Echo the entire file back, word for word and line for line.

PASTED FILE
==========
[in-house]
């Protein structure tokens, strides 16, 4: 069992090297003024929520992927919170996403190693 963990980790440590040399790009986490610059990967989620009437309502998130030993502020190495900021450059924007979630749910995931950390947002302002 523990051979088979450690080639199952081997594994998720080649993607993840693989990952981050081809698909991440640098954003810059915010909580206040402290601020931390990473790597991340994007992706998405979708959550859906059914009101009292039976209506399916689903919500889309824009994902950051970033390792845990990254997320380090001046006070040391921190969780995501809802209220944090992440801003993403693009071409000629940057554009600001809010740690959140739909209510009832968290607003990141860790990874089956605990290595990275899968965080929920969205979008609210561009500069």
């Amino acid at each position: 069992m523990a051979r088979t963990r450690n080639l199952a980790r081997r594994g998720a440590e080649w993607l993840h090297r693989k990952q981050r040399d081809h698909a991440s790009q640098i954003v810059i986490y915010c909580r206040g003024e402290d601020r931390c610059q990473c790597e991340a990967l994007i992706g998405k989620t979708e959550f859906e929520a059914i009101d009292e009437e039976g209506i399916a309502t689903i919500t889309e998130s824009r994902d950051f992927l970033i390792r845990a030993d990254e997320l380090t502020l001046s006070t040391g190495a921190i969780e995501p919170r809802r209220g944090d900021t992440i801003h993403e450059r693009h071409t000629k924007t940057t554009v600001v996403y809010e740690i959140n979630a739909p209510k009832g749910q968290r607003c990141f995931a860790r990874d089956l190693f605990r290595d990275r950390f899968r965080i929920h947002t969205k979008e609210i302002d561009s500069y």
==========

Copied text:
[in-house]
């Protein structure tokens, strides 16, 4: 069992090297003024929520992927919170996403190693 963990980790440590040399790009986490610059990967989620009437309502998130030993502020190495900021450059924007979630749910995931950390947002302002 523990051979088979450690080639199952081997594994998720080649993607993840693989990952981050081809698909991440640098954003810059915010909580206040402290601020931390990473790597991340994007992706998405979708959550859906059914009101009292039976209506399916689903919500889309824009994902950051970033390792845990990254997320380090001046006070040391921190969780995501809802209220944090992440801003993403693009071409000629940057554009600001809010740690959140739909209510009832968290607003990141860790990874089956605990290595990275899968965080929920969205979008609210561009500069």
């Amino acid at each position: 069992m523990a051979r088979t963990r450690n080639l199952a980790r081997r594994g998720a440590e080649w993607l993840h090297r693989k990952q981050r040399d081809h698909a991440s790009q640098i954003v810059i986490y915010c909580r206040g003024e402290d601020r931390c610059q990473c790597e991340a990967l994007i992706g998405k989620t979708e959550f859906e929520a059914i009101d009292e009437e039976g209506i399916a309502t689903i919500t889309e998130s824009r994902d950051f992927l970033i390792r845990a030993d990254e997320l380090t502020l001046s006070t040391g190495a921190i969780e995501p919170r809802r209220g944090d900021t992440i801003h993403e450059r693009h071409t000629k924007t940057t554009v600001v996403y809010e740690i959140n979630a739909p209510k009832g749910q968290r607003c990141f995931a860790r990874d089956l190693f605990r290595d990275r950390f899968r965080i929920h947002t969205k979008e609210i302002d561009s500069y």